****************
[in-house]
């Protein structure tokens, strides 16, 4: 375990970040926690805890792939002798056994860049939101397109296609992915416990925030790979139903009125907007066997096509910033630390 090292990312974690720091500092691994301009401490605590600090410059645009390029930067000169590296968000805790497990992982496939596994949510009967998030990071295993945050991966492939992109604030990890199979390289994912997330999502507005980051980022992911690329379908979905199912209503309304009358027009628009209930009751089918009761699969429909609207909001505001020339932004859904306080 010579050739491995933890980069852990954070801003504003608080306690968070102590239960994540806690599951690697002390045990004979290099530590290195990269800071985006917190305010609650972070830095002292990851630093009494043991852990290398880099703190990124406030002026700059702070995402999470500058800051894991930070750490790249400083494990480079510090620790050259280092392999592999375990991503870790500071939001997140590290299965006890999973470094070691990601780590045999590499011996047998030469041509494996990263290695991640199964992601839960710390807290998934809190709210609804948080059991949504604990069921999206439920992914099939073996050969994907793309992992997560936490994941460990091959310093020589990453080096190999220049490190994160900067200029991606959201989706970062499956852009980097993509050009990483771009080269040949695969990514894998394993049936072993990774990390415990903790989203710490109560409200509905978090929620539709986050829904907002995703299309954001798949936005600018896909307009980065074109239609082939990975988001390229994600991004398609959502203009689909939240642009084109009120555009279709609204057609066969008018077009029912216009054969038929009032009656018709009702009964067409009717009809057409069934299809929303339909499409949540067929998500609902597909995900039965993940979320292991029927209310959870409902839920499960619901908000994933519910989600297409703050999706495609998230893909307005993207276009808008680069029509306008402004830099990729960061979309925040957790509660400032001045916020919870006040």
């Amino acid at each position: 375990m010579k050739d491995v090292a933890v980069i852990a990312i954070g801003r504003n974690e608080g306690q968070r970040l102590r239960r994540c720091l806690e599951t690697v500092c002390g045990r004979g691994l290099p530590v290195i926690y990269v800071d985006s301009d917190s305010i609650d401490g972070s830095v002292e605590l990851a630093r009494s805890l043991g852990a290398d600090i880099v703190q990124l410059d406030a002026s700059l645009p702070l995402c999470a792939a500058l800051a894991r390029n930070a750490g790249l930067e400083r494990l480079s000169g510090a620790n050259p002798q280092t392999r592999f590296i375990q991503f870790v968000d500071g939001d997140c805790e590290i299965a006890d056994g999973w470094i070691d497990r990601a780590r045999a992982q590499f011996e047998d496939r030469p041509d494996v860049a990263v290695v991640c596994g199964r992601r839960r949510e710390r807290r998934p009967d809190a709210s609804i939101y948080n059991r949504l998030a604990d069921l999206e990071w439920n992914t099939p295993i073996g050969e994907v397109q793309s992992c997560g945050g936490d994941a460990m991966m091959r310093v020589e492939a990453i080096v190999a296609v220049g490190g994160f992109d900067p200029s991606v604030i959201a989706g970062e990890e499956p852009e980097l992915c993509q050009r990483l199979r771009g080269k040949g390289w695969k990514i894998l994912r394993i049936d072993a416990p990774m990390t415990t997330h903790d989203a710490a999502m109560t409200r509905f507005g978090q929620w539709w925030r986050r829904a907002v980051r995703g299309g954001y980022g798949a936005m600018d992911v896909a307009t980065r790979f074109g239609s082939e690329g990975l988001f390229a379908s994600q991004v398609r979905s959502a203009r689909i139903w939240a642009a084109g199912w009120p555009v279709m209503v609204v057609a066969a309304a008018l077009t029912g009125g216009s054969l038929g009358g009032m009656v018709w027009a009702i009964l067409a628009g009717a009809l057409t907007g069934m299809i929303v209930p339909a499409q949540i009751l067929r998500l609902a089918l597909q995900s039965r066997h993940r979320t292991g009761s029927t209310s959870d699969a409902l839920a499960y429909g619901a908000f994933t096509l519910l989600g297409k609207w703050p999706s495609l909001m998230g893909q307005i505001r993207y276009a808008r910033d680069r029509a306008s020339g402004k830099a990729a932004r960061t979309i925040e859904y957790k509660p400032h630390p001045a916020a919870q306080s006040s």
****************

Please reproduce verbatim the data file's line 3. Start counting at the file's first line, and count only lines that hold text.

């Amino acid at each position: 375990m010579k050739d491995v090292a933890v980069i852990a990312i954070g801003r504003n974690e608080g306690q968070r970040l102590r239960r994540c720091l806690e599951t690697v500092c002390g045990r004979g691994l290099p530590v290195i926690y990269v800071d985006s301009d917190s305010i609650d401490g972070s830095v002292e605590l990851a630093r009494s805890l043991g852990a290398d600090i880099v703190q990124l410059d406030a002026s700059l645009p702070l995402c999470a792939a500058l800051a894991r390029n930070a750490g790249l930067e400083r494990l480079s000169g510090a620790n050259p002798q280092t392999r592999f590296i375990q991503f870790v968000d500071g939001d997140c805790e590290i299965a006890d056994g999973w470094i070691d497990r990601a780590r045999a992982q590499f011996e047998d496939r030469p041509d494996v860049a990263v290695v991640c596994g199964r992601r839960r949510e710390r807290r998934p009967d809190a709210s609804i939101y948080n059991r949504l998030a604990d069921l999206e990071w439920n992914t099939p295993i073996g050969e994907v397109q793309s992992c997560g945050g936490d994941a460990m991966m091959r310093v020589e492939a990453i080096v190999a296609v220049g490190g994160f992109d900067p200029s991606v604030i959201a989706g970062e990890e499956p852009e980097l992915c993509q050009r990483l199979r771009g080269k040949g390289w695969k990514i894998l994912r394993i049936d072993a416990p990774m990390t415990t997330h903790d989203a710490a999502m109560t409200r509905f507005g978090q929620w539709w925030r986050r829904a907002v980051r995703g299309g954001y980022g798949a936005m600018d992911v896909a307009t980065r790979f074109g239609s082939e690329g990975l988001f390229a379908s994600q991004v398609r979905s959502a203009r689909i139903w939240a642009a084109g199912w009120p555009v279709m209503v609204v057609a066969a309304a008018l077009t029912g009125g216009s054969l038929g009358g009032m009656v018709w027009a009702i009964l067409a628009g009717a009809l057409t907007g069934m299809i929303v209930p339909a499409q949540i009751l067929r998500l609902a089918l597909q995900s039965r066997h993940r979320t292991g009761s029927t209310s959870d699969a409902l839920a499960y429909g619901a908000f994933t096509l519910l989600g297409k609207w703050p999706s495609l909001m998230g893909q307005i505001r993207y276009a808008r910033d680069r029509a306008s020339g402004k830099a990729a932004r960061t979309i925040e859904y957790k509660p400032h630390p001045a916020a919870q306080s006040s």